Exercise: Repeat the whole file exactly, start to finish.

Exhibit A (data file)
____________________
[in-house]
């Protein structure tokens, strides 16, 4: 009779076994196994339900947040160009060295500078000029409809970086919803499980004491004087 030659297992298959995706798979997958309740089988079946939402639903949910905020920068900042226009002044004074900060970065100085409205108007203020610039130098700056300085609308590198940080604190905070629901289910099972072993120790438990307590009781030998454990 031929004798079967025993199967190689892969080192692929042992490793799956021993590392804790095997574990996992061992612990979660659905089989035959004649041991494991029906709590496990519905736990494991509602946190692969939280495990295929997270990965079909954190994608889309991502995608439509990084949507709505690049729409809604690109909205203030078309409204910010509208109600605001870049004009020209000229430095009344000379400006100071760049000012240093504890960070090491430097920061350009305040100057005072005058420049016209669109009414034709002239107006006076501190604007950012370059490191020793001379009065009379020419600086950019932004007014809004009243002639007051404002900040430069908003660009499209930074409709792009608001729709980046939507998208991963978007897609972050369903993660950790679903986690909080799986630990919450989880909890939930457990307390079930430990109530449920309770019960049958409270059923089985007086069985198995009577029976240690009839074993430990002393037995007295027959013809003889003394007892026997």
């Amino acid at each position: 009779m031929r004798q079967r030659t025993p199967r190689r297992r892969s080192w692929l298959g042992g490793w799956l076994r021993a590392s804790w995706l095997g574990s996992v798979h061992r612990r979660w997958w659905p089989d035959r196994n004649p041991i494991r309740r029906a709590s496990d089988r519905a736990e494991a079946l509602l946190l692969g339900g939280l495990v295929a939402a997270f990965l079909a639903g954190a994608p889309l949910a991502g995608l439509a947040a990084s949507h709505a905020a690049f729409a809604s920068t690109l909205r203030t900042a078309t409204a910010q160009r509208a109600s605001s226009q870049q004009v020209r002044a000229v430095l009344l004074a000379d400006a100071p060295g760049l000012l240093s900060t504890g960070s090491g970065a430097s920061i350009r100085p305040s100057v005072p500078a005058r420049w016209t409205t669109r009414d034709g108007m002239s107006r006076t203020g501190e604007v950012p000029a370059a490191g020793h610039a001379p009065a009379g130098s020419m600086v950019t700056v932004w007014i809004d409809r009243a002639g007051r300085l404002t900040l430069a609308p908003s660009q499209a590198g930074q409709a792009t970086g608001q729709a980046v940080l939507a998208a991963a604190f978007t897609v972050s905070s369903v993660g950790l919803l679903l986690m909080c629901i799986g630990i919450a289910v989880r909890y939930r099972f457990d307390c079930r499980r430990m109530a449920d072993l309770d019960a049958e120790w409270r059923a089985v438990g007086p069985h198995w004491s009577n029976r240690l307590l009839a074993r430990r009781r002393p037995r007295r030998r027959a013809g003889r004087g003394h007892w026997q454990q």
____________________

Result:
[in-house]
């Protein structure tokens, strides 16, 4: 009779076994196994339900947040160009060295500078000029409809970086919803499980004491004087 030659297992298959995706798979997958309740089988079946939402639903949910905020920068900042226009002044004074900060970065100085409205108007203020610039130098700056300085609308590198940080604190905070629901289910099972072993120790438990307590009781030998454990 031929004798079967025993199967190689892969080192692929042992490793799956021993590392804790095997574990996992061992612990979660659905089989035959004649041991494991029906709590496990519905736990494991509602946190692969939280495990295929997270990965079909954190994608889309991502995608439509990084949507709505690049729409809604690109909205203030078309409204910010509208109600605001870049004009020209000229430095009344000379400006100071760049000012240093504890960070090491430097920061350009305040100057005072005058420049016209669109009414034709002239107006006076501190604007950012370059490191020793001379009065009379020419600086950019932004007014809004009243002639007051404002900040430069908003660009499209930074409709792009608001729709980046939507998208991963978007897609972050369903993660950790679903986690909080799986630990919450989880909890939930457990307390079930430990109530449920309770019960049958409270059923089985007086069985198995009577029976240690009839074993430990002393037995007295027959013809003889003394007892026997």
């Amino acid at each position: 009779m031929r004798q079967r030659t025993p199967r190689r297992r892969s080192w692929l298959g042992g490793w799956l076994r021993a590392s804790w995706l095997g574990s996992v798979h061992r612990r979660w997958w659905p089989d035959r196994n004649p041991i494991r309740r029906a709590s496990d089988r519905a736990e494991a079946l509602l946190l692969g339900g939280l495990v295929a939402a997270f990965l079909a639903g954190a994608p889309l949910a991502g995608l439509a947040a990084s949507h709505a905020a690049f729409a809604s920068t690109l909205r203030t900042a078309t409204a910010q160009r509208a109600s605001s226009q870049q004009v020209r002044a000229v430095l009344l004074a000379d400006a100071p060295g760049l000012l240093s900060t504890g960070s090491g970065a430097s920061i350009r100085p305040s100057v005072p500078a005058r420049w016209t409205t669109r009414d034709g108007m002239s107006r006076t203020g501190e604007v950012p000029a370059a490191g020793h610039a001379p009065a009379g130098s020419m600086v950019t700056v932004w007014i809004d409809r009243a002639g007051r300085l404002t900040l430069a609308p908003s660009q499209a590198g930074q409709a792009t970086g608001q729709a980046v940080l939507a998208a991963a604190f978007t897609v972050s905070s369903v993660g950790l919803l679903l986690m909080c629901i799986g630990i919450a289910v989880r909890y939930r099972f457990d307390c079930r499980r430990m109530a449920d072993l309770d019960a049958e120790w409270r059923a089985v438990g007086p069985h198995w004491s009577n029976r240690l307590l009839a074993r430990r009781r002393p037995r007295r030998r027959a013809g003889r004087g003394h007892w026997q454990q």